: : Our ability to inflame is usually in proportion to our clout. Ragozin and JB are vastly more influential than Patent. JB is uncharacteristically tactful on this subject but when he names three trainers who "are doing something", we know what he means.

: : Patent didn't claim that every trainer juices his horses. If some do, it seems quite likely that others will follow for reasons of self-defense. Races to the bottom can begin in this way; they have in other sports.

: : If all horses were "hopped up on drugs", there would still be an edge: It would belong to the best chemist. You are right that drugs are no guarantee of success, but we might see a day when they are a prerequisite for success.

: : I agree that drugs have limited handicapping value. That is part of the problem. Trainers know what drugs they give to their horses. We don't. We can't factor it in as we do with Lasix. We have a situation now where we see effects (all those fast Derby prospects, form reversals, etc.)but have to guess as to the causes (drugs?).

: : Do you think racing has done everything possible to eliminate illegal drugs? The most powerful man in the sport, Stronach, employs a trainer who fled Hong Kong under a hail of positive tests. Doesn't this give lowly bettors like Patent and me the right to paint with a broad brush? Couldn't the game use some benign paranoia?

: : I want to add that I'm not comfortable with the idea of accusing specific trainers of skullduggery in the absence of compelling evidence, especially since I don't use my real name. My reply to OPM's post was (obviously, I hope) tongue-in-cheek, including my hyperbolic "attack" on his innocuous idea.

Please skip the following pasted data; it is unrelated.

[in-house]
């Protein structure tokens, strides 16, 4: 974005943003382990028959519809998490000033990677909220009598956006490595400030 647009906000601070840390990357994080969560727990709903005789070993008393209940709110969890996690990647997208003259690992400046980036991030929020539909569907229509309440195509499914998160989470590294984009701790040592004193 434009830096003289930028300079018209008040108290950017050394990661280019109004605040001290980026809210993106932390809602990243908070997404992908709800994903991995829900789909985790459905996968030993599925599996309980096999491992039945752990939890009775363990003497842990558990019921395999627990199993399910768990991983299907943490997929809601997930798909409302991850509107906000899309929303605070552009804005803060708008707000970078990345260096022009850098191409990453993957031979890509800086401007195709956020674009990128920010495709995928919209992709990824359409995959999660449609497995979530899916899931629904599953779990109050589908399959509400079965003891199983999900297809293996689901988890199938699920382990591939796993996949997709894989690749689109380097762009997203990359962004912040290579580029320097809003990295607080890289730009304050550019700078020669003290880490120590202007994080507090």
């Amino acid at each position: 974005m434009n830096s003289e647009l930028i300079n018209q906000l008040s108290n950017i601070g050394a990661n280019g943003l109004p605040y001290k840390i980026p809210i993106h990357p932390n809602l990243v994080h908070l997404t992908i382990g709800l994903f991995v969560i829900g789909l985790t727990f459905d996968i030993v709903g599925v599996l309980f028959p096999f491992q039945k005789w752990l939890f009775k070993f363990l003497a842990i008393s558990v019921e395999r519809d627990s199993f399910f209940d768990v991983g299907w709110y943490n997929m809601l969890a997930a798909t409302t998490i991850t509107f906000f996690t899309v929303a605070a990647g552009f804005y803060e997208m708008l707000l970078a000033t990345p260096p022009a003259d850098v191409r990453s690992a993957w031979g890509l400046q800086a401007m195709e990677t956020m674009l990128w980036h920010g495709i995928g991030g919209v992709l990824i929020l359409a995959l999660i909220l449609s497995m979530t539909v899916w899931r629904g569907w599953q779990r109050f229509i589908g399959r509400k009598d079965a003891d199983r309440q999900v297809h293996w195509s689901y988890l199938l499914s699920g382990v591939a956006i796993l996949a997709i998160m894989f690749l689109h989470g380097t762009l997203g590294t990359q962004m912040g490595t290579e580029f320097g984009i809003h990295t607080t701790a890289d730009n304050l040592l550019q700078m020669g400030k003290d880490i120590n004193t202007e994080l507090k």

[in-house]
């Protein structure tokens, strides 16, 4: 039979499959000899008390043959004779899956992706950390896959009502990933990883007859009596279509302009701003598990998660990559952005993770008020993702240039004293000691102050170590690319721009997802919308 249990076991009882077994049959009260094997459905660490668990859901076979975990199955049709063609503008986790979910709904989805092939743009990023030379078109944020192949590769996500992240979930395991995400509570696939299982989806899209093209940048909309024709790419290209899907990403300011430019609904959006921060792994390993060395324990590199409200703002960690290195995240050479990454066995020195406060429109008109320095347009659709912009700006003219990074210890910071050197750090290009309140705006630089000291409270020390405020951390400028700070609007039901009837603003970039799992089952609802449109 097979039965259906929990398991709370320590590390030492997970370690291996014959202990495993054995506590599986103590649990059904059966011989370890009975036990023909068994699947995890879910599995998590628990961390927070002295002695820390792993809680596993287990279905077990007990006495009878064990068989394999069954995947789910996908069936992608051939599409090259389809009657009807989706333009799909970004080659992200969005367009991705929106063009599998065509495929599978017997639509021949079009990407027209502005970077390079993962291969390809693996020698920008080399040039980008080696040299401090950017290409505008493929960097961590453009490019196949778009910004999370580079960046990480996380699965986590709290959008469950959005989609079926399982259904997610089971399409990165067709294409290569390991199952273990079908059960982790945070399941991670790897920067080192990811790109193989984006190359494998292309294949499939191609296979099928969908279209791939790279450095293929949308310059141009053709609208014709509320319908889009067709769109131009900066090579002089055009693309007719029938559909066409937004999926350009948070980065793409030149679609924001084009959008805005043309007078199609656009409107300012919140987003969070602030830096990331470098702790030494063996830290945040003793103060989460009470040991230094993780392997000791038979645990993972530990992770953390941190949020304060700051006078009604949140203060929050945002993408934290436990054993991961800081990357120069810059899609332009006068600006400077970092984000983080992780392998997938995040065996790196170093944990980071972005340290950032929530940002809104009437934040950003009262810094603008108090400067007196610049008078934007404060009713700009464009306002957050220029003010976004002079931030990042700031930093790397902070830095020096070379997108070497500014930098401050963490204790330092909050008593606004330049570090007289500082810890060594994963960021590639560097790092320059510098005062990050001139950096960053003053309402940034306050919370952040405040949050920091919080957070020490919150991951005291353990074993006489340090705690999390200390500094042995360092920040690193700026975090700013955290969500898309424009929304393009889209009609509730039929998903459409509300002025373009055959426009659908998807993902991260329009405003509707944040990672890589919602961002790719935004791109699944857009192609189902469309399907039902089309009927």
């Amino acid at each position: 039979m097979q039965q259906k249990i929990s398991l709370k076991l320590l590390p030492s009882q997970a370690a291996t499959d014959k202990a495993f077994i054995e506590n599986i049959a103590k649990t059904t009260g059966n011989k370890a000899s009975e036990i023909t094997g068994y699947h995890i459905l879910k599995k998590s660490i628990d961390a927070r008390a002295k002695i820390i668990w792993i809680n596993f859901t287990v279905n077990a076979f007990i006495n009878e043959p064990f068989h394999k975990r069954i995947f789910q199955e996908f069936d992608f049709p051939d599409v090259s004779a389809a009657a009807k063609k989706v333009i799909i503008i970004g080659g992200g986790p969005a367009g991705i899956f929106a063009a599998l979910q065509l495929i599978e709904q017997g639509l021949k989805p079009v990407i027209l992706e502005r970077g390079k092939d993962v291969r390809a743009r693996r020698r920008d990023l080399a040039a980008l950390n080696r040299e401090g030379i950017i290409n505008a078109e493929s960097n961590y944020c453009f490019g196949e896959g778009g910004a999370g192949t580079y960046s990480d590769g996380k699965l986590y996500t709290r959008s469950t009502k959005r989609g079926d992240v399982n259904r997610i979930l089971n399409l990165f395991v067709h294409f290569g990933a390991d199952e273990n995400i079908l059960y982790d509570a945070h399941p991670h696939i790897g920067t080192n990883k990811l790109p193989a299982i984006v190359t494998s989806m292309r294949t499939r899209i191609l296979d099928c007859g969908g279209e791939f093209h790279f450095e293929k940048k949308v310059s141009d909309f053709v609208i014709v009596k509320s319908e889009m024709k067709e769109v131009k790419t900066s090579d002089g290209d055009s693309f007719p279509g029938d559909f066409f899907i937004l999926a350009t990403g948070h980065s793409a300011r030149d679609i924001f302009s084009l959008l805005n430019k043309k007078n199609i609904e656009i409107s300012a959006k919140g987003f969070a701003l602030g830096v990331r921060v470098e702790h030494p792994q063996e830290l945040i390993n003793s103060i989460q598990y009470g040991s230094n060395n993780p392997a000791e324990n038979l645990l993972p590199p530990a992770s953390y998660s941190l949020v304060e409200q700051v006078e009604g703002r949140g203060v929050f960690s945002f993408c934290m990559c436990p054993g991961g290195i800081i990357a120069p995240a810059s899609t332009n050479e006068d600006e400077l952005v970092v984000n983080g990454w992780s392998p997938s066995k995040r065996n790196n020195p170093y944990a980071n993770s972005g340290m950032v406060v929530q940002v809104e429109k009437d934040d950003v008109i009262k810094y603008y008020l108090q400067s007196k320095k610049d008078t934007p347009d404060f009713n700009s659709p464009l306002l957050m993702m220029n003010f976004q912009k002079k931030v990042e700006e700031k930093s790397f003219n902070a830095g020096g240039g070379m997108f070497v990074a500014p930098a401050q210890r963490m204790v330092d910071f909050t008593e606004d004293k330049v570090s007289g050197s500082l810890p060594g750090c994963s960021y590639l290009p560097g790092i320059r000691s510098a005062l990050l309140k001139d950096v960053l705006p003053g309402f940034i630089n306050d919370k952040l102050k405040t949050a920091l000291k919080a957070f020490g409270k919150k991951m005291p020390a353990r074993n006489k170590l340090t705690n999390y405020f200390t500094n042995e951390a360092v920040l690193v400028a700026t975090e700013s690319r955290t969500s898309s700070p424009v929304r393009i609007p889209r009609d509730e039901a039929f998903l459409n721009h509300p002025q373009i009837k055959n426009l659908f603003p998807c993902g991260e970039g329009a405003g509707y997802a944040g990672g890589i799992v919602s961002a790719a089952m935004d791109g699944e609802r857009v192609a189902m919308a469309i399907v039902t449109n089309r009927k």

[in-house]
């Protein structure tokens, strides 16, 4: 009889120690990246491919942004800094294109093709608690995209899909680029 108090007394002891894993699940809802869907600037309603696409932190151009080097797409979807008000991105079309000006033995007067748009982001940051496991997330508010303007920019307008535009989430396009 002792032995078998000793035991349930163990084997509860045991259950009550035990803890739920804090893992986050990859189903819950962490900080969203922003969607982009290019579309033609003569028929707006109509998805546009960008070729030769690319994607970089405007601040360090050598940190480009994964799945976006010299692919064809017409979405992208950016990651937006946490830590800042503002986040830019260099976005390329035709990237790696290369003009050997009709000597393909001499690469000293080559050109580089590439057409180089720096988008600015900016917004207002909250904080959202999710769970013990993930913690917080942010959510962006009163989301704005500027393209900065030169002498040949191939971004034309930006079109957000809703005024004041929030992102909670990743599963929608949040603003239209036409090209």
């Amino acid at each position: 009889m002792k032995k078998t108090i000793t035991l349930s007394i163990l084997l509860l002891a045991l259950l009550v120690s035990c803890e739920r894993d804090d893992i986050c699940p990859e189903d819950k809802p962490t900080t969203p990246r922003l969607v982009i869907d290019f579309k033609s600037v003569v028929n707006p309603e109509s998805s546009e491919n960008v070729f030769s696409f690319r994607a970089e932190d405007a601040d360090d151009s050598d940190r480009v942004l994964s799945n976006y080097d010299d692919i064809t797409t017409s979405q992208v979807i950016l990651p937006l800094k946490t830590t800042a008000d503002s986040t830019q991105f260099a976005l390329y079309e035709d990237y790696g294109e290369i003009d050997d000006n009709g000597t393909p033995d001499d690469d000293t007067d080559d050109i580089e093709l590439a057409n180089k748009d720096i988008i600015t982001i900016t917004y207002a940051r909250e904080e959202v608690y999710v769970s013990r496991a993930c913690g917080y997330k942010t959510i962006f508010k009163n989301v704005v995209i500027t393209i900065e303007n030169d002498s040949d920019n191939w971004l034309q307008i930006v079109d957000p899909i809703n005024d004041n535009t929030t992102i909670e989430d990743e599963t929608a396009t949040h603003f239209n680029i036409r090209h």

: : I like to argue with you, HP. I can always be certain that your motives are pristine.

: I'm glad you used Stronach as an example. The guy has like a bazillion dollars and owns eight different tracks or something. You think he would risk getting hit with drug positives?

WHY NOT? The guy OWNS the track!! He can get away with anything he wants to!!! Stronach is the biggest crook in racing now, I just hope that one day he shares a prison cell with that other scum bag Bob Brennan.


Seems crazy to me. I don't think racing has done everything it can to get rid of drugs. One good specific point or proven incident is worth more than these generalities. It would be better to nail such 'obvious' practitioners (everybody knows who they are, right?) rather than any benign paranoia. HP




Follow Ups:



Post a Followup

Name:
E-Mail:

Subject:

Comments:

Optional Link URL:
Link Title:
Optional Image URL:


[ Follow Ups ] [ Post Followup ] [ Thorograph -- Ask The Experts ] [ FAQ ]